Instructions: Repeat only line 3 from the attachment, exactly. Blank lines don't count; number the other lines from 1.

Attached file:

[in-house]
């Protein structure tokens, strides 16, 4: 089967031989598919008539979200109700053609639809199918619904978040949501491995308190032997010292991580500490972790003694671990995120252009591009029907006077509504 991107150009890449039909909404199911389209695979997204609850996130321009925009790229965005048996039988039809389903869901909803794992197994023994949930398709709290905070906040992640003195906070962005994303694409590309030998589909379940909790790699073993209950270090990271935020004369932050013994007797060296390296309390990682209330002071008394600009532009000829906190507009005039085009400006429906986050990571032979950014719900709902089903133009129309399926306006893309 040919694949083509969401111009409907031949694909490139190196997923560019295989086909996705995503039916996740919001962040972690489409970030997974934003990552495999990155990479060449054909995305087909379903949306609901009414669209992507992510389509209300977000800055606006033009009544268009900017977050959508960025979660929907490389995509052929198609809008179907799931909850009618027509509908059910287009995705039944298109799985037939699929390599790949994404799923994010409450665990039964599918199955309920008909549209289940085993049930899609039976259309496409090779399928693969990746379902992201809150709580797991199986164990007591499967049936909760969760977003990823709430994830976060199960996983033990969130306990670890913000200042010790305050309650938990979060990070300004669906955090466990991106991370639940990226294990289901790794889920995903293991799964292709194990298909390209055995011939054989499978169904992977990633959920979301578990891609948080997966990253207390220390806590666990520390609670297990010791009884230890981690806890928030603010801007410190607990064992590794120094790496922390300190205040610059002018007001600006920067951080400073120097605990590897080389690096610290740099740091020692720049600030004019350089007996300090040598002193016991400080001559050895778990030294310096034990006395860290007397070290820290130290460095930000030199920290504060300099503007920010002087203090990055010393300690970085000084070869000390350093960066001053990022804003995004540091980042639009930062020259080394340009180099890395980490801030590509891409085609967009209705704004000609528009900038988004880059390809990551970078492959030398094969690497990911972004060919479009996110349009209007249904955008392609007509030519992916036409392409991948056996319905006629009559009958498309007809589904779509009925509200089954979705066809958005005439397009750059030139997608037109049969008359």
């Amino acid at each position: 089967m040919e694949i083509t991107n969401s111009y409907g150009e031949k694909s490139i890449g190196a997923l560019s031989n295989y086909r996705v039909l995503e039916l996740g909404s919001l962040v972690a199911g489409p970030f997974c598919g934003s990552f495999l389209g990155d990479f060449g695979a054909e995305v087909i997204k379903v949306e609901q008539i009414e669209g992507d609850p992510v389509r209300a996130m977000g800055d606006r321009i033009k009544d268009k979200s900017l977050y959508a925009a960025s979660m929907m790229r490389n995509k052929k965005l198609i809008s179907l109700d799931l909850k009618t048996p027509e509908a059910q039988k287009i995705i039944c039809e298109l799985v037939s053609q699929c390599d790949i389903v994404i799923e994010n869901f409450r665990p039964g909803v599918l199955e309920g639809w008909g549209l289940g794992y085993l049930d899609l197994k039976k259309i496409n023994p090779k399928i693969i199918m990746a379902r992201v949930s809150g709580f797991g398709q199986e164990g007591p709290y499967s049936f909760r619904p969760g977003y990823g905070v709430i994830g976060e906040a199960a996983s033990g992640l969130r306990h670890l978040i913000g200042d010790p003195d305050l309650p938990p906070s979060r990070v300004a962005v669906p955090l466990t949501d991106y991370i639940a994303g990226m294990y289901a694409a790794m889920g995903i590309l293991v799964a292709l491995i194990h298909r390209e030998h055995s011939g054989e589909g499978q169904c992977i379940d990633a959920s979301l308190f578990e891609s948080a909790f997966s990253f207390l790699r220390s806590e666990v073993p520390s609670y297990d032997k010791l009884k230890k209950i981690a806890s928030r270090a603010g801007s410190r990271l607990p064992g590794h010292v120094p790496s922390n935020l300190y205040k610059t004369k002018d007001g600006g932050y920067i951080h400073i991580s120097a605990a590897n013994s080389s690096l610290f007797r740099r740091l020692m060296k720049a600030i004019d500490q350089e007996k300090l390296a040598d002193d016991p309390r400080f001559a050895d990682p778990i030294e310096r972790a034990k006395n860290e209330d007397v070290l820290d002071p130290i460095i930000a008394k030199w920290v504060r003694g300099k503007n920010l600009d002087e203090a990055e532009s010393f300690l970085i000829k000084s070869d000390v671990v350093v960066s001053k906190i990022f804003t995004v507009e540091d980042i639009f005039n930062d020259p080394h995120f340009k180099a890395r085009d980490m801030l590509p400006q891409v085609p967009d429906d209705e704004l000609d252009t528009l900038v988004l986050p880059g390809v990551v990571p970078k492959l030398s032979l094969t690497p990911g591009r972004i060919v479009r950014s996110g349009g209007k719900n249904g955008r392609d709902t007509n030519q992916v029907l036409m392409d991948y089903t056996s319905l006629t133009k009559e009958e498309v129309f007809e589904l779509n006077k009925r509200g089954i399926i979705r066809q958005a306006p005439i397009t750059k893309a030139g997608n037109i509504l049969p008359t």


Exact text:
């Amino acid at each position: 089967m040919e694949i083509t991107n969401s111009y409907g150009e031949k694909s490139i890449g190196a997923l560019s031989n295989y086909r996705v039909l995503e039916l996740g909404s919001l962040v972690a199911g489409p970030f997974c598919g934003s990552f495999l389209g990155d990479f060449g695979a054909e995305v087909i997204k379903v949306e609901q008539i009414e669209g992507d609850p992510v389509r209300a996130m977000g800055d606006r321009i033009k009544d268009k979200s900017l977050y959508a925009a960025s979660m929907m790229r490389n995509k052929k965005l198609i809008s179907l109700d799931l909850k009618t048996p027509e509908a059910q039988k287009i995705i039944c039809e298109l799985v037939s053609q699929c390599d790949i389903v994404i799923e994010n869901f409450r665990p039964g909803v599918l199955e309920g639809w008909g549209l289940g794992y085993l049930d899609l197994k039976k259309i496409n023994p090779k399928i693969i199918m990746a379902r992201v949930s809150g709580f797991g398709q199986e164990g007591p709290y499967s049936f909760r619904p969760g977003y990823g905070v709430i994830g976060e906040a199960a996983s033990g992640l969130r306990h670890l978040i913000g200042d010790p003195d305050l309650p938990p906070s979060r990070v300004a962005v669906p955090l466990t949501d991106y991370i639940a994303g990226m294990y289901a694409a790794m889920g995903i590309l293991v799964a292709l491995i194990h298909r390209e030998h055995s011939g054989e589909g499978q169904c992977i379940d990633a959920s979301l308190f578990e891609s948080a909790f997966s990253f207390l790699r220390s806590e666990v073993p520390s609670y297990d032997k010791l009884k230890k209950i981690a806890s928030r270090a603010g801007s410190r990271l607990p064992g590794h010292v120094p790496s922390n935020l300190y205040k610059t004369k002018d007001g600006g932050y920067i951080h400073i991580s120097a605990a590897n013994s080389s690096l610290f007797r740099r740091l020692m060296k720049a600030i004019d500490q350089e007996k300090l390296a040598d002193d016991p309390r400080f001559a050895d990682p778990i030294e310096r972790a034990k006395n860290e209330d007397v070290l820290d002071p130290i460095i930000a008394k030199w920290v504060r003694g300099k503007n920010l600009d002087e203090a990055e532009s010393f300690l970085i000829k000084s070869d000390v671990v350093v960066s001053k906190i990022f804003t995004v507009e540091d980042i639009f005039n930062d020259p080394h995120f340009k180099a890395r085009d980490m801030l590509p400006q891409v085609p967009d429906d209705e704004l000609d252009t528009l900038v988004l986050p880059g390809v990551v990571p970078k492959l030398s032979l094969t690497p990911g591009r972004i060919v479009r950014s996110g349009g209007k719900n249904g955008r392609d709902t007509n030519q992916v029907l036409m392409d991948y089903t056996s319905l006629t133009k009559e009958e498309v129309f007809e589904l779509n006077k009925r509200g089954i399926i979705r066809q958005a306006p005439i397009t750059k893309a030139g997608n037109i509504l049969p008359t």